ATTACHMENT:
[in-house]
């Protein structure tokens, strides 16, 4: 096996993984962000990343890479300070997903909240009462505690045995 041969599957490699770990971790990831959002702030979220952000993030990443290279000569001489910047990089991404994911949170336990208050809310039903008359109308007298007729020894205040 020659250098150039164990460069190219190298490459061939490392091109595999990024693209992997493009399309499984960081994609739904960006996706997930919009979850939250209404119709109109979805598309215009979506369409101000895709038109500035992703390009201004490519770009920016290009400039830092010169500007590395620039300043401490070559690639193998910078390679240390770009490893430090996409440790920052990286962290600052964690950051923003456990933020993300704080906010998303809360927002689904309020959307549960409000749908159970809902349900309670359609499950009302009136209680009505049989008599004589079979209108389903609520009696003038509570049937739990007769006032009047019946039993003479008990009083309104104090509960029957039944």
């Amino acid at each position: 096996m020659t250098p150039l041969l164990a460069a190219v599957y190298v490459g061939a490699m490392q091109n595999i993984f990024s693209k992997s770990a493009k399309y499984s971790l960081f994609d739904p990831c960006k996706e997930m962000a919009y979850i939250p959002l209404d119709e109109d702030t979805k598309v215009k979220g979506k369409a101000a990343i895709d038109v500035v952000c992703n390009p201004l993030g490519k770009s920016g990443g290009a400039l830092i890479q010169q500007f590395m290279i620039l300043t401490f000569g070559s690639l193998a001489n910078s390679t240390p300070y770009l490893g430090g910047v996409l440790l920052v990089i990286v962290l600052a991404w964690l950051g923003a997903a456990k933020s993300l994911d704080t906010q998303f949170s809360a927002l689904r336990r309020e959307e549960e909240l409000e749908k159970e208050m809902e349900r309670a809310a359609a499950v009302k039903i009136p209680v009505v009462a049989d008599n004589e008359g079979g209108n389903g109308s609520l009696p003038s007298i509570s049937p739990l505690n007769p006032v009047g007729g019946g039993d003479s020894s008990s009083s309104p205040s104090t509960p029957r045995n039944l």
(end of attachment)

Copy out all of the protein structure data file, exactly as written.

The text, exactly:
[in-house]
């Protein structure tokens, strides 16, 4: 096996993984962000990343890479300070997903909240009462505690045995 041969599957490699770990971790990831959002702030979220952000993030990443290279000569001489910047990089991404994911949170336990208050809310039903008359109308007298007729020894205040 020659250098150039164990460069190219190298490459061939490392091109595999990024693209992997493009399309499984960081994609739904960006996706997930919009979850939250209404119709109109979805598309215009979506369409101000895709038109500035992703390009201004490519770009920016290009400039830092010169500007590395620039300043401490070559690639193998910078390679240390770009490893430090996409440790920052990286962290600052964690950051923003456990933020993300704080906010998303809360927002689904309020959307549960409000749908159970809902349900309670359609499950009302009136209680009505049989008599004589079979209108389903609520009696003038509570049937739990007769006032009047019946039993003479008990009083309104104090509960029957039944």
């Amino acid at each position: 096996m020659t250098p150039l041969l164990a460069a190219v599957y190298v490459g061939a490699m490392q091109n595999i993984f990024s693209k992997s770990a493009k399309y499984s971790l960081f994609d739904p990831c960006k996706e997930m962000a919009y979850i939250p959002l209404d119709e109109d702030t979805k598309v215009k979220g979506k369409a101000a990343i895709d038109v500035v952000c992703n390009p201004l993030g490519k770009s920016g990443g290009a400039l830092i890479q010169q500007f590395m290279i620039l300043t401490f000569g070559s690639l193998a001489n910078s390679t240390p300070y770009l490893g430090g910047v996409l440790l920052v990089i990286v962290l600052a991404w964690l950051g923003a997903a456990k933020s993300l994911d704080t906010q998303f949170s809360a927002l689904r336990r309020e959307e549960e909240l409000e749908k159970e208050m809902e349900r309670a809310a359609a499950v009302k039903i009136p209680v009505v009462a049989d008599n004589e008359g079979g209108n389903g109308s609520l009696p003038s007298i509570s049937p739990l505690n007769p006032v009047g007729g019946g039993d003479s020894s008990s009083s309104p205040s104090t509960p029957r045995n039944l």